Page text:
Animal Nightlife play Flick’s, Dartford: 1982 line-up with Leah Seresin, Andy Polaris and Chrysta Jones, just after releasing the single Love Is Just The Great Pretender. Photo © Shapersofthe80s


Mobiles, Techno Twins, The Mood, Fashion, Ph.D., Bananarama, Blancmange, Yazoo, Junior, Talk Talk, The Belle Stars, Haysi Fantayzee, Second Image, CaVa CaVa, Culture Club, Wham!, Thompson Twins, Malcolm McLaren, Central Line, Kajagoogoo, Jo Boxers, Aztec Camera, Roman Holliday, Freur, Matt Fretton, Jimmy the Hoover, Lotus Eaters, Carmel, Animal Nightlife, Howard Jones, Tik and Tok, Limahl, Marilyn, Care, Frankie Goes to Hollywood, Matt Bianco, Colour Field, Swans Way, Sade, Dead or Alive, Everything but the Girl, Helen Terry, Marc Almond, Bronski Beat, David Sylvian, Working Week, Sisters of Mercy, Alison Moyet, Shriekback, George Michael, Vicious Pink, Dali’s Car, Art of Noise, Smiley Culture.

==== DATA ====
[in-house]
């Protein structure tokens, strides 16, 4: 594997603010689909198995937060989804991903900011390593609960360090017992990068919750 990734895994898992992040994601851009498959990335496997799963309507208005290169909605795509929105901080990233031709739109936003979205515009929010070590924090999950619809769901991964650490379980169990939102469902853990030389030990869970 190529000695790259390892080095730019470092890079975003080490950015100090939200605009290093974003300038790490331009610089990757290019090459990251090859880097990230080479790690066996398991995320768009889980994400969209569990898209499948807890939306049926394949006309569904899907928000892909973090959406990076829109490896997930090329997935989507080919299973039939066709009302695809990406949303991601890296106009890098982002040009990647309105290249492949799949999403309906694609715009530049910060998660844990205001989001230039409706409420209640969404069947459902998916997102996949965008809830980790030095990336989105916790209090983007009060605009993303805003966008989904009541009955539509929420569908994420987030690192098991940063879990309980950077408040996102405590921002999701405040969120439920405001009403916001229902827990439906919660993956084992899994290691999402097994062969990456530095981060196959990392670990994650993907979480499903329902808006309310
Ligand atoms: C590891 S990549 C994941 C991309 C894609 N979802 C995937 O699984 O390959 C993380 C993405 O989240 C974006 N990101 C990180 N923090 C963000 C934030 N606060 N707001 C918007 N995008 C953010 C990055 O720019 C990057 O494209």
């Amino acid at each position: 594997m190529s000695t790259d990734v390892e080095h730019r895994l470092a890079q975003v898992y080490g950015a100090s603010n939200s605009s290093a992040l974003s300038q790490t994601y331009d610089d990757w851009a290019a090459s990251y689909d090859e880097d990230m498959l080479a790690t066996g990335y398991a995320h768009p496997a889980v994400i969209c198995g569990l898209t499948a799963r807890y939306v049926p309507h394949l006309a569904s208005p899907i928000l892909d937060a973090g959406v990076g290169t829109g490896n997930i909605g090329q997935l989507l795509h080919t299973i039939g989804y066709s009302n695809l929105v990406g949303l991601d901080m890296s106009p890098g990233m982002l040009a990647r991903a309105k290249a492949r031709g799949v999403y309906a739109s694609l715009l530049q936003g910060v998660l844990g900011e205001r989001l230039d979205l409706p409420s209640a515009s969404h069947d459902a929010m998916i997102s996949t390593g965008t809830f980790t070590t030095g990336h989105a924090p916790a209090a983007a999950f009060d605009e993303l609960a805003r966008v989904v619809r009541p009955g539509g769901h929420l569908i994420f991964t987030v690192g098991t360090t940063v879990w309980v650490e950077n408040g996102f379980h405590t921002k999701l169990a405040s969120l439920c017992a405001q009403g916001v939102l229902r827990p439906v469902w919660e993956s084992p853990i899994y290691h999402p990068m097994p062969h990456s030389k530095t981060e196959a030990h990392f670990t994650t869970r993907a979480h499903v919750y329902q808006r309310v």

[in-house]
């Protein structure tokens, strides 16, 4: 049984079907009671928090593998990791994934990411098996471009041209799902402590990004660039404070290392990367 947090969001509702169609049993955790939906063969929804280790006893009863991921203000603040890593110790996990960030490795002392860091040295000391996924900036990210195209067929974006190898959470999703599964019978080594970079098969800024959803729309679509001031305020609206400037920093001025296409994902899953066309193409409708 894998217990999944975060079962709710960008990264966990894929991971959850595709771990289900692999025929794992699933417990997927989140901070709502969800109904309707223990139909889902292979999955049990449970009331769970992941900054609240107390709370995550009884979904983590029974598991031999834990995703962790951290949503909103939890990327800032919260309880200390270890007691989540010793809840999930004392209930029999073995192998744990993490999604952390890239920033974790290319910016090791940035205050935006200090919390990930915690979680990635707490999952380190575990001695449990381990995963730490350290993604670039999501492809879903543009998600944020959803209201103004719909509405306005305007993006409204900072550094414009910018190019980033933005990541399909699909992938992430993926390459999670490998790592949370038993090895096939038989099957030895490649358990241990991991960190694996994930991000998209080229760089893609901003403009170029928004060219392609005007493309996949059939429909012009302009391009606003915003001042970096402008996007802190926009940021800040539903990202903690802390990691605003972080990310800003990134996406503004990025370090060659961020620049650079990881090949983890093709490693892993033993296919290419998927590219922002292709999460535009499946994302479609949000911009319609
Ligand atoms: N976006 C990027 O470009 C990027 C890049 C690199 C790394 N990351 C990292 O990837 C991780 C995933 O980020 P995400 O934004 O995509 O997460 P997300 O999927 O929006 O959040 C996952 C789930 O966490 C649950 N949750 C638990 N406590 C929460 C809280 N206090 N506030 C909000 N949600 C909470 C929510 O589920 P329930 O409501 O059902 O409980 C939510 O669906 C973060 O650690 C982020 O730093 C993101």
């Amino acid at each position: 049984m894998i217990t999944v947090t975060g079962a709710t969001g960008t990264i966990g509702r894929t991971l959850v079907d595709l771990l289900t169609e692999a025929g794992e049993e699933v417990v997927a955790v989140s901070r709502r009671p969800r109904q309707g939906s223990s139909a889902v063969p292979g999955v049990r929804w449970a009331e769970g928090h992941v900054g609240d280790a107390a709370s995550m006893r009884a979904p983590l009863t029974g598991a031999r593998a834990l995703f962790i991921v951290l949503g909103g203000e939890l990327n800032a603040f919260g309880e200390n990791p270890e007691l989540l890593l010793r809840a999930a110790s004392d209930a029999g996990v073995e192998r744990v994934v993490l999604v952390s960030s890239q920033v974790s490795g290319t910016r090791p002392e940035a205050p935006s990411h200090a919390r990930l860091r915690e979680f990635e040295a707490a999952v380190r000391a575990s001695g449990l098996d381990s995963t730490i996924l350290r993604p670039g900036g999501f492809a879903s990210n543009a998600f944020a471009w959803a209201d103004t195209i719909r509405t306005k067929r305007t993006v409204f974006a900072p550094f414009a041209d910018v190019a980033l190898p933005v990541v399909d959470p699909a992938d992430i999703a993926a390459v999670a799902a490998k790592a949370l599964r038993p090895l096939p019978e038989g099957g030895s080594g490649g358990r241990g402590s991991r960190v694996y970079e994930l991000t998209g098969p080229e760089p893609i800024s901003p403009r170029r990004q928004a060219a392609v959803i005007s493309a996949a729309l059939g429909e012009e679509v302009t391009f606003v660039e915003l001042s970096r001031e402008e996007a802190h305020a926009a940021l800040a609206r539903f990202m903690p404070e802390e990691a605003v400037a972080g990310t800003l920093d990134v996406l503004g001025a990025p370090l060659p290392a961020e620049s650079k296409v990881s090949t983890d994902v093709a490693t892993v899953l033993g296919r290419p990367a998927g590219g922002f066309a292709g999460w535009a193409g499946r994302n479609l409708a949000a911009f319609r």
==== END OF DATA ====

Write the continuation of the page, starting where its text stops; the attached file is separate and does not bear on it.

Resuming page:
Rhoda Dakar with The Special AKA, Theatre of Hate, The Associates, A Flock of Seagulls, Monsoon, China Crisis, Billy Idol, Musical Youth, Tears for Fears, The Pale Fountains, The The, Wah!, The Style Council, Tracie Young, Spear of Destiny, Paul Young, Danse Society, This Mortal Coil, Smiths, Julian Cope, Nik Kershaw, Flying Pickets, Fiction Factory, Comsat Angels, Prefab Sprout, Aswad, Bourgie Bourgie, Cocteau Twins, Kane Gang, Friends Again, Sal Solo.

Contact [a t] shapersofthe80s.com

Spandau Ballet, 1980, Waldorf, Virginia Turbett

Young romantics: trendsetting but as-yet unsigned Spandau Ballet sport a mix of Willy Brown Modern Classics, the odd Simon Withers knee-breeches and crucial Chinese dancing slippers for the Ritz Hotel shoot in August 1980 © Virginia Turbett